Leases  ·  Office

One-Third of Vacated WeWork Space Was Leased in 2023

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Some landlords across the country are picking up the pieces after WeWork (WE) left voids spanning millions of square feet in office buildings.

Up to one-third of all space left vacant by the coworking giant’s collapse into Chapter 11 have been backfilled by new tenants, equaling 90 office leases out of 157 WeWork locations that closed, according to CoStar data.

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How the other two-thirds will fare is not known.

And the companies moving in to fill WeWork’s void have largely been its competitors. Firms such as Industrious, Studio by Tishman Speyer, and International Workspace Group — which runs Regus and Spaces — took over 900,000 square feet from WeWork, CoStar found.

Of about 8.9 million square feet vacated by WeWork, 3 million square feet were leased to a new tenant from 2016 until the present. CoStar recorded that 235,361 square feet of space ditched by WeWork in the first months of 2024 alone is still empty, while 620,888 square feet were reoccupied.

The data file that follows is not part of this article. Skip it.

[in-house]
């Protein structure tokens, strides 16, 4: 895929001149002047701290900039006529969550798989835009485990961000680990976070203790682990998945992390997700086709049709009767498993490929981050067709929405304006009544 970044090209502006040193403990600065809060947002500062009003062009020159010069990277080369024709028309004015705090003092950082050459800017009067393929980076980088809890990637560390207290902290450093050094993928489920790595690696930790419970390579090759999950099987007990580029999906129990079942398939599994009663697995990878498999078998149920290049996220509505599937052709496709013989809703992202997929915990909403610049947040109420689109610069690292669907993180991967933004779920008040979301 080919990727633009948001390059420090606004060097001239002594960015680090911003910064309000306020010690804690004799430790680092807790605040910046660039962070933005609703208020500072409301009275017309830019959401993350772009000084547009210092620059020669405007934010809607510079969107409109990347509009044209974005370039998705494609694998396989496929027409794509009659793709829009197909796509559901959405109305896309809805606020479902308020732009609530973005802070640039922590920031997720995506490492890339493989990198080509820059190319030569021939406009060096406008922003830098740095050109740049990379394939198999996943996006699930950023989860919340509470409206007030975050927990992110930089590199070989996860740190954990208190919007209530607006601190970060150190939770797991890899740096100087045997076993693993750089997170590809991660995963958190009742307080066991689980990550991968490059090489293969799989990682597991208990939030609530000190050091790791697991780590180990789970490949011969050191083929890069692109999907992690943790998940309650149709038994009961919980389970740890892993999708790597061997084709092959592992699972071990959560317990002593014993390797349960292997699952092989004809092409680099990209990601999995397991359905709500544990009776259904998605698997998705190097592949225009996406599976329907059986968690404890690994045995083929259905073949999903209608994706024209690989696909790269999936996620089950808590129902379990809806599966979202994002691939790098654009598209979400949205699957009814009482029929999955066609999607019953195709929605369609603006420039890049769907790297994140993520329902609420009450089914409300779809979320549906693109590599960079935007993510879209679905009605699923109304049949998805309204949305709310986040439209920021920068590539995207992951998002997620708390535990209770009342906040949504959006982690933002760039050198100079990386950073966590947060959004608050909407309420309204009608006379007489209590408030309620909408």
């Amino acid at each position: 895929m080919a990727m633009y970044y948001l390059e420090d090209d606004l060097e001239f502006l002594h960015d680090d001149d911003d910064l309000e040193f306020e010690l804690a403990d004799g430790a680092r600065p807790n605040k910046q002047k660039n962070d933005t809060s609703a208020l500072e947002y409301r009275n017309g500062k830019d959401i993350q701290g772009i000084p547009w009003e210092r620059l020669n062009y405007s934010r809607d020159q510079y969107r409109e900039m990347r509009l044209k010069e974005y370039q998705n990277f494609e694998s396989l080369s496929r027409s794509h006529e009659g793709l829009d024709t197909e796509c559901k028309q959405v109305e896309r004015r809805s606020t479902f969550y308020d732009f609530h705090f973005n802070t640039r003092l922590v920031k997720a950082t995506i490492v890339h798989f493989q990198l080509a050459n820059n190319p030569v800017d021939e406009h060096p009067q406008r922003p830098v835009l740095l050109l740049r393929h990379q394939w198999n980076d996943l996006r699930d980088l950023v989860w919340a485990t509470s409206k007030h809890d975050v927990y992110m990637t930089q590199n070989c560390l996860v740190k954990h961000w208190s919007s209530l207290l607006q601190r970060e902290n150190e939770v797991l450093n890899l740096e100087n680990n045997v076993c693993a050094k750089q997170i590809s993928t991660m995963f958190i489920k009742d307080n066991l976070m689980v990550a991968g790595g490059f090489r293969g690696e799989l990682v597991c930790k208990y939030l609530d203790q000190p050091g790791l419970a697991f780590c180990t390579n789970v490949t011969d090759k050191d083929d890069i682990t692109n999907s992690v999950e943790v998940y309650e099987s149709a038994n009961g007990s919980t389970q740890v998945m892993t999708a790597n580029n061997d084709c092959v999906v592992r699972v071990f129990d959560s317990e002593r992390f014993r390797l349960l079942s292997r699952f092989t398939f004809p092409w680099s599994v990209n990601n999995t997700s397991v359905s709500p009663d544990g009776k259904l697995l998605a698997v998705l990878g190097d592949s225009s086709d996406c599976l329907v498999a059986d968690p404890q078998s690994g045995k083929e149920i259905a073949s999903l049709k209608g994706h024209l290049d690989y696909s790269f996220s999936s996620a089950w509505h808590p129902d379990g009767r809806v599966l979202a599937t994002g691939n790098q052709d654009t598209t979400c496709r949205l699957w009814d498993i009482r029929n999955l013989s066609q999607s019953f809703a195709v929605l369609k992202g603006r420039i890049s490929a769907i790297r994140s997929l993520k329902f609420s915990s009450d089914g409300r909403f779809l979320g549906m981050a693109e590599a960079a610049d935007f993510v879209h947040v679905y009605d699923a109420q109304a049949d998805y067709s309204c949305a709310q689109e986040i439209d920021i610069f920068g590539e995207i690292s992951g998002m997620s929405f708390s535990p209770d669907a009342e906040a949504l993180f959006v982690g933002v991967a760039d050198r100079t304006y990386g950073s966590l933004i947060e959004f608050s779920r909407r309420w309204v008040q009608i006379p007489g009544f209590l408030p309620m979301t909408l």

Approximately 3 million square feet were vacated in 2023 alone, after WeWork declared bankruptcy in November, and about 900,000 square feet got backfilled that same year, according to the data.

“WeWork wants to see the entire commercial real estate industry succeed and we’re happy to hear when spaces we’ve formerly operated are re-leased,” a WeWork spokesperson said in a statement.

The prospects for the other two-thirds of landlords are not clear, but the early predictions of  industry leaders who observed WeWork’s long fall following its failed initial public offering in 2019 still may not have been too far off.

“In the case of landlords, there are going to be a lot of heads that go through the windshield as that business comes to a screeching stop,” Empire State Realty Trust’s Anthony Malkin told Commercial Observer in October 2023.

When WeWork vacated a space made a big difference in how fast it was backfilled, too.

Only 4,583 square feet out of 433,000 square feet left empty by WeWork was leased to new tenants in 2019, for example, while only about 458,000 out of 2.7 million square feet found a new tenant over the course of 2021.

Since it moved to bankruptcy, WeWork has seen an offer in February from its ousted co-founder Adam Neumann, which doesn’t even seem to have been entertained by the coworking firm.

WeWork has rejected 80 of its leases globally during its bankruptcy process and has been chased down by landlords for back rent in court.

Some of the more sizable leases WeWork has jettisoned include a 92,000-square-foot location at the Gas Company Tower in Los Angeles last month and a 20,253-square-foot location in Downtown Miami, which was taken over by Vast Coworking Group.

Mark Hallum can be reached at mhallum@commercialobserver.com.